Prospects for trans-Mongolian gas pipeline renewed
Mongolia eyes organising gas transit from Russia to China
As China's demand for natural gas is steadily growing, neighbouring Mongolia appeals for new pipeline routes through its steppes. Nonetheless, Russia is likely to prefer a more complicated route through the Altai Mountains, which relies on the country's well-developed resource base in Western Siberia.
Warming relations have renewed prospects for delivering Russian energy supplies through Mongolia to China, as rising demand competes with historical mistrust, considers Radio Free Asia. The question was raised again by Mongolian President Khaltmaagin Battulga at a meeting of the three countries' presidents at the Eastern Economic Forum in Vladivostok last month.
With regard to energy transit, the relations between the parties are rather complicated. Before opening a direct oil pipeline to China in 2011, Russia tried to supply the People's Republic via two Trans-Siberian Railway routes. Primarily, the supplies were performed through the more distant Zabaikalsk border crossing with China, avoiding Mongolia. Smaller volumes were also shipped across Mongolia through the Naushki crossing in southern Siberia, but in 2007, the Mongolian traffic was ceased entirely, as China considered it less secure.
Since then, Russian energy supplies and routes to China have significantly increased following the increased demand. According to the Chinese National Bureau of Statistics, the country's gas consumption increased by 15% in 2017 and by 17,5% in the first half of 2018 due to the government's push for cleaner burning fuels.
For Russia, building a gas pipeline across Mongolia is likely to be faster and easier than completing its planned 2,800-kilometre western route through the Altai Mountains. However, Russian Gazprom, which rushes to complete its 4,000-kilometre Power of Siberia eastern route, seems to prefer the Altai project. Besides, Russia has repeatedly stressed that all of its gas routes ''are direct pipelines from Russia to China without transit states''.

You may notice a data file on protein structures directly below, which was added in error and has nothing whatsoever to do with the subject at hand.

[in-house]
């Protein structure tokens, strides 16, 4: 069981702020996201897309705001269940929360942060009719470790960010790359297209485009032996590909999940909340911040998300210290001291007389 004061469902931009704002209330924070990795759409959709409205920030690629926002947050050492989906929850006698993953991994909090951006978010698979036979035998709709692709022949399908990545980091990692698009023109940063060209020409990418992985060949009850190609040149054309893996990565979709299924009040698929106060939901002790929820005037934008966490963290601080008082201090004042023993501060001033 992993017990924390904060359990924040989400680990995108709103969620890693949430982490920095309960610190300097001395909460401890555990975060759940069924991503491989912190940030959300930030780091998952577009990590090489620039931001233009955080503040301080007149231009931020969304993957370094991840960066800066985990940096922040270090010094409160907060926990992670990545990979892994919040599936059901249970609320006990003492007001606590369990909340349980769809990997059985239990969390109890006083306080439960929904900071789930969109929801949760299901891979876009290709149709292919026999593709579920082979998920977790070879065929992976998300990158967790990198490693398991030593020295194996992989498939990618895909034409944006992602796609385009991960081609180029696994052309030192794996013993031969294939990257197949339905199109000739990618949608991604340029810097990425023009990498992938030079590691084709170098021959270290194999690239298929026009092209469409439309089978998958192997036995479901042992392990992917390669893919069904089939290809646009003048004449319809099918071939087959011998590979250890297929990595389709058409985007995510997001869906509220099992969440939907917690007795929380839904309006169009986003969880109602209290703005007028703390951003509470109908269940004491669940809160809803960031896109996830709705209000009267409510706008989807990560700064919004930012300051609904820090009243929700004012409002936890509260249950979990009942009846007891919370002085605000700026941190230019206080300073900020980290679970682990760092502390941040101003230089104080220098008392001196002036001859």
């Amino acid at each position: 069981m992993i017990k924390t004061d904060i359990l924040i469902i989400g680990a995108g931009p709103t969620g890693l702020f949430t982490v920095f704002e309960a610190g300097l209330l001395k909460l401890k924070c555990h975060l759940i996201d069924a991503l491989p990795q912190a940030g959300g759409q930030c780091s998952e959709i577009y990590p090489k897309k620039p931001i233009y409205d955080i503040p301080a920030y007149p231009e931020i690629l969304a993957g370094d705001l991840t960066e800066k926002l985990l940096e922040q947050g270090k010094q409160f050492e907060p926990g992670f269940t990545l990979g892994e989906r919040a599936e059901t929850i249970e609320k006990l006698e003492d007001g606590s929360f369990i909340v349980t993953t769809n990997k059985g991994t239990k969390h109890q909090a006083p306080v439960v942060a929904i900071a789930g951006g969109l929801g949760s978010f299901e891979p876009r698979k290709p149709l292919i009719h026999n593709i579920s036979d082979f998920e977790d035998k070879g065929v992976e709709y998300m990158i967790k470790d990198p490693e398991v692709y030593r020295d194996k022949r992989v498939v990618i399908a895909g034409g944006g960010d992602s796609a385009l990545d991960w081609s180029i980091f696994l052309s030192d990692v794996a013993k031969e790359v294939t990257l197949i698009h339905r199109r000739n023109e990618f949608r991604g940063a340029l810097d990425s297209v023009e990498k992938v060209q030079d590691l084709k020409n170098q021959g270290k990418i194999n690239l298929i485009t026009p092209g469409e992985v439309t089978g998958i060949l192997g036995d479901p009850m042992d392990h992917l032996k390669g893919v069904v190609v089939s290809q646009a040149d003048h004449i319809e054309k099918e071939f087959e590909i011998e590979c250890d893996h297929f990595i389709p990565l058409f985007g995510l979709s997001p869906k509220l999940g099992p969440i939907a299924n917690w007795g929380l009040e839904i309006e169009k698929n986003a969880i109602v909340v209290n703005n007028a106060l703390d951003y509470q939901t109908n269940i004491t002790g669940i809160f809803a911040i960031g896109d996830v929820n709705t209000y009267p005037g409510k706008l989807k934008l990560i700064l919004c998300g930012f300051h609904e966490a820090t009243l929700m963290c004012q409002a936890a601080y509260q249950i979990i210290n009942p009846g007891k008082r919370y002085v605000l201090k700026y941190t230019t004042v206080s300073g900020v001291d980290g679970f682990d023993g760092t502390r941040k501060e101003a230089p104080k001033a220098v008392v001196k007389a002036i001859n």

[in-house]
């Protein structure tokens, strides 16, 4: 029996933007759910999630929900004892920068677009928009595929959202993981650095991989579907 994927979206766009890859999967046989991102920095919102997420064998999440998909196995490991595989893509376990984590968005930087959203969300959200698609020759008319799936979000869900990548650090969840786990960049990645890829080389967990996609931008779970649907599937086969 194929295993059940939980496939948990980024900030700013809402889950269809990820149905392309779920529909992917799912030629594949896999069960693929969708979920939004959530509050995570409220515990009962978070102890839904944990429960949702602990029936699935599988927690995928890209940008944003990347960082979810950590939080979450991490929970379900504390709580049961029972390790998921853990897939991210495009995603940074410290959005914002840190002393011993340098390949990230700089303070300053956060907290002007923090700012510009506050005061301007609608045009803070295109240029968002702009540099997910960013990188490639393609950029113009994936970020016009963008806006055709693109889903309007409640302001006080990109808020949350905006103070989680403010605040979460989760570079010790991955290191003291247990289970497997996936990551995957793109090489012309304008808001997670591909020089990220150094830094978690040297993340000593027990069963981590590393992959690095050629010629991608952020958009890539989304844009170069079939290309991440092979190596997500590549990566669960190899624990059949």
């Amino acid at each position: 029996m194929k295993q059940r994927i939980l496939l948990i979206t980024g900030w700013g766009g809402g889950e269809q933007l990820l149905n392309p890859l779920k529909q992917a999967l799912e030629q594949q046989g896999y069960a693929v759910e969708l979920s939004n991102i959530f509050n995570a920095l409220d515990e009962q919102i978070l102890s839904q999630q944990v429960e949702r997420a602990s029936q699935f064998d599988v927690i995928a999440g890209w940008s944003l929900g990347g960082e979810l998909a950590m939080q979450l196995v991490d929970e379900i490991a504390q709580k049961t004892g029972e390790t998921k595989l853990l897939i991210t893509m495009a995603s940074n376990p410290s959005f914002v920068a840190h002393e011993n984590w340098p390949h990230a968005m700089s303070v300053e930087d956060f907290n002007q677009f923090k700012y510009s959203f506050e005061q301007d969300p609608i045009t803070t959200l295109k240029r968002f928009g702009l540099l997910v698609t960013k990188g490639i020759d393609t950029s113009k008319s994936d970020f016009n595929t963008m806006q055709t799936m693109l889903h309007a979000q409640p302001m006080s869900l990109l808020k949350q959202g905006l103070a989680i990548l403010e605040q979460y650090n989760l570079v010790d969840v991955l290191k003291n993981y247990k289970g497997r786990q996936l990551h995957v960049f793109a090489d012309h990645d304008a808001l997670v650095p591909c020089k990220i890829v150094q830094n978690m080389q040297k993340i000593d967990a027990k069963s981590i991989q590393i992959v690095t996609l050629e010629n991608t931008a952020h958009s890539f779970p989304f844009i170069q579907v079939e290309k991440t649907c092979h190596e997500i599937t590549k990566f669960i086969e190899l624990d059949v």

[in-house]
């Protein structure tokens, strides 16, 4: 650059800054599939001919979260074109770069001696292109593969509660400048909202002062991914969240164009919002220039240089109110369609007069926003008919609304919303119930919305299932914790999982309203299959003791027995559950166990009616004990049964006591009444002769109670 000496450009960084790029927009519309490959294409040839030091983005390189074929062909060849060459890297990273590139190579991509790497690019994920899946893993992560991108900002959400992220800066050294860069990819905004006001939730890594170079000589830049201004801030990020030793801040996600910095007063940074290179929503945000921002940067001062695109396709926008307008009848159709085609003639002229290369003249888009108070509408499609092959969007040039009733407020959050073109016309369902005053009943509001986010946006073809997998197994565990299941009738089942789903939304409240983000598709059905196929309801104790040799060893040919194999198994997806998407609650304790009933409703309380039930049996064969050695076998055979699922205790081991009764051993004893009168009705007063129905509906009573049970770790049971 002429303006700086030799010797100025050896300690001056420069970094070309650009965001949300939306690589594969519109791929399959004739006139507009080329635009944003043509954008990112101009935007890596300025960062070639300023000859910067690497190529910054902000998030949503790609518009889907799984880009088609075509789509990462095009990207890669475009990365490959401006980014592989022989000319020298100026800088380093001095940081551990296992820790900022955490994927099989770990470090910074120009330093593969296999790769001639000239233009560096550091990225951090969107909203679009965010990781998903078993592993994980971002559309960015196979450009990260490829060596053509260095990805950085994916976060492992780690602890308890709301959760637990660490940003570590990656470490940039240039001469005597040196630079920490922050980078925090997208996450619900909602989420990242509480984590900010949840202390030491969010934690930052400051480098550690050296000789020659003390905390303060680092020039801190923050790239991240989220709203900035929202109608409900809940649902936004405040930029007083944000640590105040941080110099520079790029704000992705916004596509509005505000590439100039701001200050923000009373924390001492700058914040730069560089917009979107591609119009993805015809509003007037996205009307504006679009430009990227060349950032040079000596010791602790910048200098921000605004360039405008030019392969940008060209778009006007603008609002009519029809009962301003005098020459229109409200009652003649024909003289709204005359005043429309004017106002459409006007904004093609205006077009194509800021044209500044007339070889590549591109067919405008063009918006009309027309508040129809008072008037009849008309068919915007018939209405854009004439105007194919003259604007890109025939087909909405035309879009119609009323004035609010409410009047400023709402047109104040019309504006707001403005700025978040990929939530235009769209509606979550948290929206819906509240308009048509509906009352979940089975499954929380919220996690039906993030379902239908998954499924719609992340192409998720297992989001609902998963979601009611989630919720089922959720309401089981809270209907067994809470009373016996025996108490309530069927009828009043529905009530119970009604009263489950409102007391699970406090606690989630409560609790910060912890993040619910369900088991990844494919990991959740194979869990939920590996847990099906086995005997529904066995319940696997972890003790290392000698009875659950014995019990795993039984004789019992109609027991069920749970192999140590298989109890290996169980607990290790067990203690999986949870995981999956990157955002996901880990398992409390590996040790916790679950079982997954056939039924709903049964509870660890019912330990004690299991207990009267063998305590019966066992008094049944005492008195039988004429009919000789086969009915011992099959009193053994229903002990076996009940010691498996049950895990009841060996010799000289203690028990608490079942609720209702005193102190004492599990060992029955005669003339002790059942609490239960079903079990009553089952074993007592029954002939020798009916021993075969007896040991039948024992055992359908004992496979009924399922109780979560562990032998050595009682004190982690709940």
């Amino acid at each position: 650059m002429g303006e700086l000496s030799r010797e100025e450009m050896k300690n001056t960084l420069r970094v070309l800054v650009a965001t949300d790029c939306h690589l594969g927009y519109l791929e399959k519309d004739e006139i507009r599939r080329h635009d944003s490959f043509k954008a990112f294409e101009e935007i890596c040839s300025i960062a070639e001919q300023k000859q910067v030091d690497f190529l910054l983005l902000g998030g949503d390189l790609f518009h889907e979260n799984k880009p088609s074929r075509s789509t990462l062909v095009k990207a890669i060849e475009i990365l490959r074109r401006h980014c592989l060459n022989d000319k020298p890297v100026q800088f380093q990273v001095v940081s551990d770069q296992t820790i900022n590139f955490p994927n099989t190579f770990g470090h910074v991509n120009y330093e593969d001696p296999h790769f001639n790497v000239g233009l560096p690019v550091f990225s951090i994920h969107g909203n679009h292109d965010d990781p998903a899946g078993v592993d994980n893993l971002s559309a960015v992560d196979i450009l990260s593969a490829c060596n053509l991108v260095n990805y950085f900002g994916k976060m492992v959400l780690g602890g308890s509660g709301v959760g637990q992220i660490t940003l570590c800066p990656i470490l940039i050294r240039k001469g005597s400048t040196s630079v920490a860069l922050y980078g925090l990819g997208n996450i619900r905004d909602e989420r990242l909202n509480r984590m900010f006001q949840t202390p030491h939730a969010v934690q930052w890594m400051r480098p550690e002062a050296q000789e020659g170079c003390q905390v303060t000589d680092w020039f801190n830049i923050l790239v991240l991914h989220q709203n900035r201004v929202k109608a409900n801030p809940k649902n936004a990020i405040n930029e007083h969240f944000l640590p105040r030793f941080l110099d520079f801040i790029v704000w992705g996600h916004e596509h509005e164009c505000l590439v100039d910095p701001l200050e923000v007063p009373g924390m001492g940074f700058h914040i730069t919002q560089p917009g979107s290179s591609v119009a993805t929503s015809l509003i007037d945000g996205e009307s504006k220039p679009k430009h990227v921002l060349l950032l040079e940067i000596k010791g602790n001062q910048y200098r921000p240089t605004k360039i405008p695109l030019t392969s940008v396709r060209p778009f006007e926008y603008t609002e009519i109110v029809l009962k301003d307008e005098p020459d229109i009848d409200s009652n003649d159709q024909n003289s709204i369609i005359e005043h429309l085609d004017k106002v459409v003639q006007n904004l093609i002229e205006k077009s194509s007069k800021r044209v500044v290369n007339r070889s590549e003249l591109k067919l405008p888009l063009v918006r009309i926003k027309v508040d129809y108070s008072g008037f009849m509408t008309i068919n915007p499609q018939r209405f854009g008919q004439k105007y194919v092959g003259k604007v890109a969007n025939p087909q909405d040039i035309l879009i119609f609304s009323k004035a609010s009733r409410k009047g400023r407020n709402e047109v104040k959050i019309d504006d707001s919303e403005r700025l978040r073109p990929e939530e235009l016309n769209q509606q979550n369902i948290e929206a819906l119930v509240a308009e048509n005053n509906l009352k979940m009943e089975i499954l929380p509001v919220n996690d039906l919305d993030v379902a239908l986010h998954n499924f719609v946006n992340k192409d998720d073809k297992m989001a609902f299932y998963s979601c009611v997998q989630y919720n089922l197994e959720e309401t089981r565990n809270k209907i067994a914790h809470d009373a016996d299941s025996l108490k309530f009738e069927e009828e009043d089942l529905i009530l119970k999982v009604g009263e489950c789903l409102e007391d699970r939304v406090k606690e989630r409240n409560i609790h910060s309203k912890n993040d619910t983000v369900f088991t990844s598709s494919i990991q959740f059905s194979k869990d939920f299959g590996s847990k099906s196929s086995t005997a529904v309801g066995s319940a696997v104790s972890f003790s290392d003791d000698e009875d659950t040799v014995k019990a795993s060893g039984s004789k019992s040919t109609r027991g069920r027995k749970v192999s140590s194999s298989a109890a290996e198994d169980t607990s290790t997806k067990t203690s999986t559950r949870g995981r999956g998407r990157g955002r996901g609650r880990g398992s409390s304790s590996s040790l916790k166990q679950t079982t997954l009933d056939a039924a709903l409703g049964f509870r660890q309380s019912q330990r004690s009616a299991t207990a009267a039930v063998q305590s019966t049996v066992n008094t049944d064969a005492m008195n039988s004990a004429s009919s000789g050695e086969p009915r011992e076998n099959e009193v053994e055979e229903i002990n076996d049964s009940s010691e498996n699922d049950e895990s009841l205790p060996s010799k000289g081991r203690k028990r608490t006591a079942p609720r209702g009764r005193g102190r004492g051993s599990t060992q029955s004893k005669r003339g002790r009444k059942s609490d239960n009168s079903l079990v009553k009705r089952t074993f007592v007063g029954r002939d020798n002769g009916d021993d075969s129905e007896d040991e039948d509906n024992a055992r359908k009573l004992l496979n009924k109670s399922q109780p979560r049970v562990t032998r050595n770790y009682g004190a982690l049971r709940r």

''I don't think the Chinese are particularly interested in Altai, in spite of the change in rhetoric,'' commented Edward Chow, senior fellow for energy and national security at the Center for Strategic and International Studies in Washington. He assumed that the Mongolian route made more sense from an energy supply and logistics point of view, while the Altai project would ''get gas to the wrong place'' in China, far from its biggest consuming markets in the east. For Moscow, the Altai project is more favourable because it would rely on a well-developed resource base in Western Siberia, which also serves Europe, spurring competition for Russian gas. ''It does nothing for the Chinese,'' the expert said.